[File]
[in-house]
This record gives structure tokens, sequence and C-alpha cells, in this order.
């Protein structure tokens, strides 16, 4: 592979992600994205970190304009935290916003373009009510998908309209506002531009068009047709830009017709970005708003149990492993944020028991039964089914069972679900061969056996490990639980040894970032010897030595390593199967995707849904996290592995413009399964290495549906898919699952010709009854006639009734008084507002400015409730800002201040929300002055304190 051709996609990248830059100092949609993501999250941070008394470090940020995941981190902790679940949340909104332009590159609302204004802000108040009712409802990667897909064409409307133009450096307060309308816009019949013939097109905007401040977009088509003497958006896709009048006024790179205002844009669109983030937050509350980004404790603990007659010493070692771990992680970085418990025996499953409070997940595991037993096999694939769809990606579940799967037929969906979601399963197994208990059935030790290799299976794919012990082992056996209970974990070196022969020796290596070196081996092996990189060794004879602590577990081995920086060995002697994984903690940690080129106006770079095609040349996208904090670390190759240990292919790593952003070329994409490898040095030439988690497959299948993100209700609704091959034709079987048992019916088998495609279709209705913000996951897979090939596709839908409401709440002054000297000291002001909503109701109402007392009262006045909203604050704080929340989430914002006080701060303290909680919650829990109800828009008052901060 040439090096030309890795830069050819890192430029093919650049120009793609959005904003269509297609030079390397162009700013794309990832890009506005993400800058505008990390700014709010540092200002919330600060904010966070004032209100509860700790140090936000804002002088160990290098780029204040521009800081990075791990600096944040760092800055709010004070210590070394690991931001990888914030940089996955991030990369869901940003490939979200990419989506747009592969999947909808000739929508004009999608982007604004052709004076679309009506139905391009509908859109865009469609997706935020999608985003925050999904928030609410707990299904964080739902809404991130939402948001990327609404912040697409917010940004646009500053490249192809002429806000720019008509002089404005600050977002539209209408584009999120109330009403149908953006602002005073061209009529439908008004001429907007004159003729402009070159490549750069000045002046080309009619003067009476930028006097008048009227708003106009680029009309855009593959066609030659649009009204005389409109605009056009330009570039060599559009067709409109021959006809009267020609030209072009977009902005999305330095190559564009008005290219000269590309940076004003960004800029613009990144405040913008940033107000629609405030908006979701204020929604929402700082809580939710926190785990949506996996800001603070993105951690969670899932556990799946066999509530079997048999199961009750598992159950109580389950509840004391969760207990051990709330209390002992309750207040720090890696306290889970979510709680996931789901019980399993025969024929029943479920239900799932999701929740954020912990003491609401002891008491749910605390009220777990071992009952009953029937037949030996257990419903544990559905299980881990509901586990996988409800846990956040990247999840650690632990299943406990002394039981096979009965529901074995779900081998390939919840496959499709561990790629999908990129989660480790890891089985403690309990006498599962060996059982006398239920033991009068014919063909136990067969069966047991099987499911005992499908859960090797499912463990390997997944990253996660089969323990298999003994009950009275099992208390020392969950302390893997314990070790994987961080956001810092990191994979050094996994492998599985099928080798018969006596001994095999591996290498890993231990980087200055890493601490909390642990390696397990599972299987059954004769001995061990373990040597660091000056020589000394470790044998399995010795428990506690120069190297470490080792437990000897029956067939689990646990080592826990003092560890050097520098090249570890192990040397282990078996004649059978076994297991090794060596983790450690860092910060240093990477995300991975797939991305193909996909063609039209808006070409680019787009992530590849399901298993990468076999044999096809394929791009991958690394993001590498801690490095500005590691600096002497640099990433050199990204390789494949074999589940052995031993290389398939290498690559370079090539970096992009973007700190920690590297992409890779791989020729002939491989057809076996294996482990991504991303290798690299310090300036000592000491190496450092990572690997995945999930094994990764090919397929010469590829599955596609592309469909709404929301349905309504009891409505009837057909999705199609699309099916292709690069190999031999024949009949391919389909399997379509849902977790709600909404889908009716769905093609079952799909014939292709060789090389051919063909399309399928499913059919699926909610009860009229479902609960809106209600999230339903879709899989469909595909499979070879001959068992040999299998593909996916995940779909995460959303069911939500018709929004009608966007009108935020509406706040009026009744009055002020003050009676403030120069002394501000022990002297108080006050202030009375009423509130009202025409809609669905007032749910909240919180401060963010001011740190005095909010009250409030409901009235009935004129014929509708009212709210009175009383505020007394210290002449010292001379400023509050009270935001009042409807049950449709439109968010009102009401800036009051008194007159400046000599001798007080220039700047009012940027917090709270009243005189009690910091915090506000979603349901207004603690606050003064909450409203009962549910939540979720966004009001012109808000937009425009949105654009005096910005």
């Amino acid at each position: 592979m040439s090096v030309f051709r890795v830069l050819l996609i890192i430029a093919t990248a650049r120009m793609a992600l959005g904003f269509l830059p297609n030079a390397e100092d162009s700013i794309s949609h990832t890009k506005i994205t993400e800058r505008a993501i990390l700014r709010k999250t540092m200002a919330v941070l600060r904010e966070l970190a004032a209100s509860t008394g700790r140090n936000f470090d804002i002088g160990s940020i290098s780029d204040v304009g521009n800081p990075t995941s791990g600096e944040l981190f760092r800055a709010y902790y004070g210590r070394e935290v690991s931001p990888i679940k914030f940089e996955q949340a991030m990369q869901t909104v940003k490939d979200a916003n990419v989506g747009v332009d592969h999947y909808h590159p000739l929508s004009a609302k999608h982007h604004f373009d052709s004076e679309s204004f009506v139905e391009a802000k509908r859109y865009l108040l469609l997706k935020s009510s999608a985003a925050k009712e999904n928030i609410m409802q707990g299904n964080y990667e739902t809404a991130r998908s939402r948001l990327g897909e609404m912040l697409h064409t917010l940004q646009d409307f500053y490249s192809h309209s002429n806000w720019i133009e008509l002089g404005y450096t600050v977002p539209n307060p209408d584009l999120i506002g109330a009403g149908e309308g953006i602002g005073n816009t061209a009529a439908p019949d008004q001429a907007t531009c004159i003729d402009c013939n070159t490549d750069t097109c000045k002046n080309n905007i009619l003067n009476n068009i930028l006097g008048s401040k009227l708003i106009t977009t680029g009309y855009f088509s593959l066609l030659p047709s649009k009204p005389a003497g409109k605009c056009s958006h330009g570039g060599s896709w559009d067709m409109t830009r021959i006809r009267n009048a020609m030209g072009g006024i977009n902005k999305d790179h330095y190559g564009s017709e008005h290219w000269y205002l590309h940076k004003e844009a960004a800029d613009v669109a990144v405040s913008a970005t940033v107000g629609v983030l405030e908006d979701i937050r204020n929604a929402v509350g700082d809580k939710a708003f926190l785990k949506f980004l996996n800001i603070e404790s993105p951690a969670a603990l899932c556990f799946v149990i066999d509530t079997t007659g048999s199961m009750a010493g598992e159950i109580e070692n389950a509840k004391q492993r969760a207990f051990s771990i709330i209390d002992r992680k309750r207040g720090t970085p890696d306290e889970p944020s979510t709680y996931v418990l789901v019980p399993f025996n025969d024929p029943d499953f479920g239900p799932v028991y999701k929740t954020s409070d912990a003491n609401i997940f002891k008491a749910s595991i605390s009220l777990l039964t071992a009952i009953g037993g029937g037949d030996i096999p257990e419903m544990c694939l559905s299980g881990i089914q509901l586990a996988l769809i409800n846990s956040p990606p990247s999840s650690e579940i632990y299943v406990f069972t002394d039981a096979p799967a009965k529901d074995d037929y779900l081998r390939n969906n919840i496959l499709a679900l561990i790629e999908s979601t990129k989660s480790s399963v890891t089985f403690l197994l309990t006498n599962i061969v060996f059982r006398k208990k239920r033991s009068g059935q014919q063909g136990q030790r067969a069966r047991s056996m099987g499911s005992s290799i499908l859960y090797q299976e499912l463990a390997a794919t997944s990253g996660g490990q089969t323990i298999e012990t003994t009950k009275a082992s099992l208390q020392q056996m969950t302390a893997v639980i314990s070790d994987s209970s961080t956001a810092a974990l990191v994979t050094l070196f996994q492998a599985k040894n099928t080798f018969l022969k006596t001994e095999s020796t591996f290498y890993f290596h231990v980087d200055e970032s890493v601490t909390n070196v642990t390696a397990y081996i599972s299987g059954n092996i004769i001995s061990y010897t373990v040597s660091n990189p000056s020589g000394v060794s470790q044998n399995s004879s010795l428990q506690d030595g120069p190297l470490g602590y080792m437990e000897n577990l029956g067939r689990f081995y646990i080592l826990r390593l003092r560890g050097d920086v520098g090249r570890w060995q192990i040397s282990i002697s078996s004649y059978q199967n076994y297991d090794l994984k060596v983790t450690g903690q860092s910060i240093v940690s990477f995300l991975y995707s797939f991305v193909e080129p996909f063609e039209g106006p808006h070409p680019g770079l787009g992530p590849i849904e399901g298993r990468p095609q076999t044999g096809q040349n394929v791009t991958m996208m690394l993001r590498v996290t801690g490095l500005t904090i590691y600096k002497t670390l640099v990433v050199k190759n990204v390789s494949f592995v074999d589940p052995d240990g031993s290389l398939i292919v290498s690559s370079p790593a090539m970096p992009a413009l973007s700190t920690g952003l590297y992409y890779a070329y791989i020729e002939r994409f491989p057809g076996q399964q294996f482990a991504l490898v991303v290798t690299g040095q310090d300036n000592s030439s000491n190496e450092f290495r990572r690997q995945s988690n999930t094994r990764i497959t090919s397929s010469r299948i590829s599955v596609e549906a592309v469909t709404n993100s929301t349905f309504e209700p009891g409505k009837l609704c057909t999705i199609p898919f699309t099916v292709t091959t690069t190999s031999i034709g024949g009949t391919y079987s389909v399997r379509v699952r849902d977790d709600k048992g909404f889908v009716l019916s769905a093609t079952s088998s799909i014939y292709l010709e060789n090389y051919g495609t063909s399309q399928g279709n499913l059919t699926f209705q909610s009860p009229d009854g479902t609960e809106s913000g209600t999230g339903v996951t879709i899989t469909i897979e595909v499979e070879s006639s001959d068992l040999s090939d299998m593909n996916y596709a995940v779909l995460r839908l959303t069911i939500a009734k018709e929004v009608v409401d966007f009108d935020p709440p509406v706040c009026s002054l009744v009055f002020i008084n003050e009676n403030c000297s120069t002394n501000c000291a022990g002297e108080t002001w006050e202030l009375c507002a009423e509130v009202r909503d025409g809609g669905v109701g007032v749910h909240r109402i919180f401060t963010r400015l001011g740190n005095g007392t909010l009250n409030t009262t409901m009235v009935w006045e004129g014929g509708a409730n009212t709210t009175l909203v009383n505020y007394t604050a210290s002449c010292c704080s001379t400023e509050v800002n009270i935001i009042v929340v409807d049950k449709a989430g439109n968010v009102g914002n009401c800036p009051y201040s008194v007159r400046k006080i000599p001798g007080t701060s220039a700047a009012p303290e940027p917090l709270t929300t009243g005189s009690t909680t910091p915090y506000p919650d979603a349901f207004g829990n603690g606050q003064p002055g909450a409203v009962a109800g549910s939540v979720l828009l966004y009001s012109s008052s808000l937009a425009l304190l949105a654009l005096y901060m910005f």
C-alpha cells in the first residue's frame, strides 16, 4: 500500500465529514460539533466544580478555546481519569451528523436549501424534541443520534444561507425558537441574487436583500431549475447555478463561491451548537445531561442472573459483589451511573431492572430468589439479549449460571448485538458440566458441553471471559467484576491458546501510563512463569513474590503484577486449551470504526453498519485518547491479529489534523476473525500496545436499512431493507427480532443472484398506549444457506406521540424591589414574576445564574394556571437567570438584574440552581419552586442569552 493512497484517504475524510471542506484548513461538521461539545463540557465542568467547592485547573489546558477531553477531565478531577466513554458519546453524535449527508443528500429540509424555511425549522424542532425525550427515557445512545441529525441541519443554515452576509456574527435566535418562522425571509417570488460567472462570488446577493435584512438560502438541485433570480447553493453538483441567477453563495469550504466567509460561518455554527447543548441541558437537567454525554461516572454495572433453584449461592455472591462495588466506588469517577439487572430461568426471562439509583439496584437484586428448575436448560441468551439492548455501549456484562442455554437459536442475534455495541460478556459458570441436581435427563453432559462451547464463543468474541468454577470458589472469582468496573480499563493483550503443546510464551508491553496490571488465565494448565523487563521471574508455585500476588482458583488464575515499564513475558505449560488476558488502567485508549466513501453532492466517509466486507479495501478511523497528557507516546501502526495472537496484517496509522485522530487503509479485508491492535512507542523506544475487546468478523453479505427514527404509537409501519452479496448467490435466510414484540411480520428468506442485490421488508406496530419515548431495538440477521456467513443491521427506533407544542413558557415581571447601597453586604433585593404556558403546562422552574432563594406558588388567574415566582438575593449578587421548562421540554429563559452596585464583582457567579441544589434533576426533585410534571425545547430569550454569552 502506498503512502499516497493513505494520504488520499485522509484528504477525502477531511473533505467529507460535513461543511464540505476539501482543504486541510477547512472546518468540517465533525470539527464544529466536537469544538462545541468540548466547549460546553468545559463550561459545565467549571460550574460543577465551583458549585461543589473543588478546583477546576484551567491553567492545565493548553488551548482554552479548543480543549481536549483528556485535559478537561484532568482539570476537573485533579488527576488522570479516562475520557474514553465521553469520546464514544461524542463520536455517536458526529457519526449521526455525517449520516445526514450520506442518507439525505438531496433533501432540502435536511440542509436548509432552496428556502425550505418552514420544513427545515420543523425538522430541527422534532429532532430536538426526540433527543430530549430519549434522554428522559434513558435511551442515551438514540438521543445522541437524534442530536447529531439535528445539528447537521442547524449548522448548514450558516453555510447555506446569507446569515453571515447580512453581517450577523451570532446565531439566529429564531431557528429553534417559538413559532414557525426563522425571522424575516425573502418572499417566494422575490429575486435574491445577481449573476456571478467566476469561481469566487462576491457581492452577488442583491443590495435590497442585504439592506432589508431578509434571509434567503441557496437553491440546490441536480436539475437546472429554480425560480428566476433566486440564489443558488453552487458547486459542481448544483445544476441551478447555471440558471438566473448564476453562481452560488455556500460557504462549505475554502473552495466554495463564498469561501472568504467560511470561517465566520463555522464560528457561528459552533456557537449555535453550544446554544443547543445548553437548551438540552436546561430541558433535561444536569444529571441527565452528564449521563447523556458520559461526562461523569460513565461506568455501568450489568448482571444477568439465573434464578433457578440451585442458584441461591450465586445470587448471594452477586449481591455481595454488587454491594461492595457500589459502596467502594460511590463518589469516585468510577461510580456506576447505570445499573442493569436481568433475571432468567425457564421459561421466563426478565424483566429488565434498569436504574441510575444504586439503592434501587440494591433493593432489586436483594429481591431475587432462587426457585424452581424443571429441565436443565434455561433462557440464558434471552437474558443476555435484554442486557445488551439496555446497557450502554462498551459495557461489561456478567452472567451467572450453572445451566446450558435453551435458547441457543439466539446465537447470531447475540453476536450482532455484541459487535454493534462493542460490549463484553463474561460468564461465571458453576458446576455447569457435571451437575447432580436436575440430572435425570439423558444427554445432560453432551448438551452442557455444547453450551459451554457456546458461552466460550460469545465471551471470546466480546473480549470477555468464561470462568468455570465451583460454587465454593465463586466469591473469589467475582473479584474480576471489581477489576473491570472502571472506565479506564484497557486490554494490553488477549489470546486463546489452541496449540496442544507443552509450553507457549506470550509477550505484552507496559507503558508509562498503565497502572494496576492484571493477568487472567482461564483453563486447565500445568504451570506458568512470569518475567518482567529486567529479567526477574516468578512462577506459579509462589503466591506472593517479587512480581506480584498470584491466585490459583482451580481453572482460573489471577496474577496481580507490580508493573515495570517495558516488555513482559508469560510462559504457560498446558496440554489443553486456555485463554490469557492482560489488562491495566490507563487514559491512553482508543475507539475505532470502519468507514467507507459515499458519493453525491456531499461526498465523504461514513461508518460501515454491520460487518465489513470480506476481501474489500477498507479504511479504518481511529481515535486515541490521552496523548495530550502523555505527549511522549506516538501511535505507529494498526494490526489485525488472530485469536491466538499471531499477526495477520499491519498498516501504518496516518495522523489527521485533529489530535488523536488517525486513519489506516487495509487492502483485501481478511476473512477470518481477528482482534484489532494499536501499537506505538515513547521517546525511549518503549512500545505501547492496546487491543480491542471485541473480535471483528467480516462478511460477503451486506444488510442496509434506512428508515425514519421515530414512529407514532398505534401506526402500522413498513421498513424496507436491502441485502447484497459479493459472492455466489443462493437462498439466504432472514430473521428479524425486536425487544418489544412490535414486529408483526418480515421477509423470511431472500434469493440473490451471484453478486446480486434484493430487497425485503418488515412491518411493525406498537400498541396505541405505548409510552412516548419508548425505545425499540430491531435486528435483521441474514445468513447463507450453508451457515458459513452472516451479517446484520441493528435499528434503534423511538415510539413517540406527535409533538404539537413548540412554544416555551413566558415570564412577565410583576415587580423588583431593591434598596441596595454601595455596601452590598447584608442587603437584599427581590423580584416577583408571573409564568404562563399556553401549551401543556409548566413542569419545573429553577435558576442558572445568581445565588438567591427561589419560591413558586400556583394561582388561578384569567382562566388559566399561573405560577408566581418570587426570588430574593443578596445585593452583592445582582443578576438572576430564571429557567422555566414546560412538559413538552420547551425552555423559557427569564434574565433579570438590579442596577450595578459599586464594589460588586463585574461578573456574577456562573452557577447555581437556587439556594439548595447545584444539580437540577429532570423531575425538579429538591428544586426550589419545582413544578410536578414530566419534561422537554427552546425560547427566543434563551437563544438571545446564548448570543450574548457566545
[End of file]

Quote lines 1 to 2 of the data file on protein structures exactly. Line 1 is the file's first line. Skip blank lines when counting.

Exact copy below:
[in-house]
This record gives structure tokens, sequence and C-alpha cells, in this order.